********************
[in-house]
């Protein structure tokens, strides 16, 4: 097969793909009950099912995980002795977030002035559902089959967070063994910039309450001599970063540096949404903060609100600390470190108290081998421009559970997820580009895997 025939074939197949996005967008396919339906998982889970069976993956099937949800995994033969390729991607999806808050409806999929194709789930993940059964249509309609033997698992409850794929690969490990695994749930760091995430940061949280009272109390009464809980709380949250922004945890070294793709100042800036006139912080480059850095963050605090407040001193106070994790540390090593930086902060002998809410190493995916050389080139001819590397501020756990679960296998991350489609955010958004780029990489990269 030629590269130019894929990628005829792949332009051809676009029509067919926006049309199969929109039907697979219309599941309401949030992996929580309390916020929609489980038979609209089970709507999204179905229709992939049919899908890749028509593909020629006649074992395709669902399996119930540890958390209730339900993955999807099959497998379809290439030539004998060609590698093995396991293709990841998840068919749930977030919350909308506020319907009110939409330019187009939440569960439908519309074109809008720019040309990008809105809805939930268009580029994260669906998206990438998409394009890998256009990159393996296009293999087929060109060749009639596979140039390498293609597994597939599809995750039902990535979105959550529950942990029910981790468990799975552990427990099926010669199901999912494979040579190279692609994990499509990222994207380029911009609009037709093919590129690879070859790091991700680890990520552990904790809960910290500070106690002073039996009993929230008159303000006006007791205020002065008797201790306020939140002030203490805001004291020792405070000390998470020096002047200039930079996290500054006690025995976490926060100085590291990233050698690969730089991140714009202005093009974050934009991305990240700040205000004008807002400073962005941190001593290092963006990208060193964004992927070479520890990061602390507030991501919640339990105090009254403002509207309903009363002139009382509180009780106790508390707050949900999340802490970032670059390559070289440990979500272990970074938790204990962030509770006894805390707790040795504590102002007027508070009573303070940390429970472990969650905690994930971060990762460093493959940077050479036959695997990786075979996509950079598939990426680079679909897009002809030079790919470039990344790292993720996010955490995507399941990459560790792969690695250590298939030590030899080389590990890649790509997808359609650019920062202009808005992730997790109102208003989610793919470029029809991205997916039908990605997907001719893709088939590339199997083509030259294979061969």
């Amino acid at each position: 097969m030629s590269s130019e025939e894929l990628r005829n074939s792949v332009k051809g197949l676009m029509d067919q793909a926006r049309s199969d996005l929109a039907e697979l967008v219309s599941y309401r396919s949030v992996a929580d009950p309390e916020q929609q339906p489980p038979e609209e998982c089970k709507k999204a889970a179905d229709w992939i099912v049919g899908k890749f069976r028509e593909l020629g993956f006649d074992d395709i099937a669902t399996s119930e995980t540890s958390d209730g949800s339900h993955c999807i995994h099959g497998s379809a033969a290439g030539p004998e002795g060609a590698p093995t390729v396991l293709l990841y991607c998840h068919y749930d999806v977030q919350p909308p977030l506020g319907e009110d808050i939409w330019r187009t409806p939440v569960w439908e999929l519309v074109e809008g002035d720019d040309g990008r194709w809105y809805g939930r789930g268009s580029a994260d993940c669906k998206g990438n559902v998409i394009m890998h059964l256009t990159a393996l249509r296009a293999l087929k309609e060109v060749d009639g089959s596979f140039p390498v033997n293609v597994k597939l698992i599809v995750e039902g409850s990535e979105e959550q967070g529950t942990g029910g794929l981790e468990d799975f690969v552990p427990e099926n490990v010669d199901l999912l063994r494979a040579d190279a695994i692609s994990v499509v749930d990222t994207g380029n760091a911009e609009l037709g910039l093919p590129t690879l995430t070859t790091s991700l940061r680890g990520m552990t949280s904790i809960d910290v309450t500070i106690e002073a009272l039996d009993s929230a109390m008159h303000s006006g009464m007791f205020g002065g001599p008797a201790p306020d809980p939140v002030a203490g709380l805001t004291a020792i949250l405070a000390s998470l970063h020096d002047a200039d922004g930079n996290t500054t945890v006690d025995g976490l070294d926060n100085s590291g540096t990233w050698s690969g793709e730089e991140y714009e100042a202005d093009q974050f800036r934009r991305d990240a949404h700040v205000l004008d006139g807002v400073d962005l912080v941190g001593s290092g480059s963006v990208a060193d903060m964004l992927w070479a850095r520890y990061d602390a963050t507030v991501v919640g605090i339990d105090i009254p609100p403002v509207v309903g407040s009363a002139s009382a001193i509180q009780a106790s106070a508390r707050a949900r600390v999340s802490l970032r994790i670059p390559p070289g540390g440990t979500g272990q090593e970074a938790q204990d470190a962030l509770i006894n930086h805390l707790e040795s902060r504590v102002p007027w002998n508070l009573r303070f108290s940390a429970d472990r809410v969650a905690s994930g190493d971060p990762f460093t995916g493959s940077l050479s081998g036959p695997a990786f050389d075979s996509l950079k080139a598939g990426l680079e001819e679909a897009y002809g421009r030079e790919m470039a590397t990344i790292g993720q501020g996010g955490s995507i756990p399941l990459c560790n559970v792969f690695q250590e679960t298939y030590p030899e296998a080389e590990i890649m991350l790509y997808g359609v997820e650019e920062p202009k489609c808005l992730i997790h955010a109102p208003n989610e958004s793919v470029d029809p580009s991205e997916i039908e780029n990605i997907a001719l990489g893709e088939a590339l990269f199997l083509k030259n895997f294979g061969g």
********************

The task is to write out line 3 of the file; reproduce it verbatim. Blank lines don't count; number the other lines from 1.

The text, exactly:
């Amino acid at each position: 097969m030629s590269s130019e025939e894929l990628r005829n074939s792949v332009k051809g197949l676009m029509d067919q793909a926006r049309s199969d996005l929109a039907e697979l967008v219309s599941y309401r396919s949030v992996a929580d009950p309390e916020q929609q339906p489980p038979e609209e998982c089970k709507k999204a889970a179905d229709w992939i099912v049919g899908k890749f069976r028509e593909l020629g993956f006649d074992d395709i099937a669902t399996s119930e995980t540890s958390d209730g949800s339900h993955c999807i995994h099959g497998s379809a033969a290439g030539p004998e002795g060609a590698p093995t390729v396991l293709l990841y991607c998840h068919y749930d999806v977030q919350p909308p977030l506020g319907e009110d808050i939409w330019r187009t409806p939440v569960w439908e999929l519309v074109e809008g002035d720019d040309g990008r194709w809105y809805g939930r789930g268009s580029a994260d993940c669906k998206g990438n559902v998409i394009m890998h059964l256009t990159a393996l249509r296009a293999l087929k309609e060109v060749d009639g089959s596979f140039p390498v033997n293609v597994k597939l698992i599809v995750e039902g409850s990535e979105e959550q967070g529950t942990g029910g794929l981790e468990d799975f690969v552990p427990e099926n490990v010669d199901l999912l063994r494979a040579d190279a695994i692609s994990v499509v749930d990222t994207g380029n760091a911009e609009l037709g910039l093919p590129t690879l995430t070859t790091s991700l940061r680890g990520m552990t949280s904790i809960d910290v309450t500070i106690e002073a009272l039996d009993s929230a109390m008159h303000s006006g009464m007791f205020g002065g001599p008797a201790p306020d809980p939140v002030a203490g709380l805001t004291a020792i949250l405070a000390s998470l970063h020096d002047a200039d922004g930079n996290t500054t945890v006690d025995g976490l070294d926060n100085s590291g540096t990233w050698s690969g793709e730089e991140y714009e100042a202005d093009q974050f800036r934009r991305d990240a949404h700040v205000l004008d006139g807002v400073d962005l912080v941190g001593s290092g480059s963006v990208a060193d903060m964004l992927w070479a850095r520890y990061d602390a963050t507030v991501v919640g605090i339990d105090i009254p609100p403002v509207v309903g407040s009363a002139s009382a001193i509180q009780a106790s106070a508390r707050a949900r600390v999340s802490l970032r994790i670059p390559p070289g540390g440990t979500g272990q090593e970074a938790q204990d470190a962030l509770i006894n930086h805390l707790e040795s902060r504590v102002p007027w002998n508070l009573r303070f108290s940390a429970d472990r809410v969650a905690s994930g190493d971060p990762f460093t995916g493959s940077l050479s081998g036959p695997a990786f050389d075979s996509l950079k080139a598939g990426l680079e001819e679909a897009y002809g421009r030079e790919m470039a590397t990344i790292g993720q501020g996010g955490s995507i756990p399941l990459c560790n559970v792969f690695q250590e679960t298939y030590p030899e296998a080389e590990i890649m991350l790509y997808g359609v997820e650019e920062p202009k489609c808005l992730i997790h955010a109102p208003n989610e958004s793919v470029d029809p580009s991205e997916i039908e780029n990605i997907a001719l990489g893709e088939a590339l990269f199997l083509k030259n895997f294979g061969g």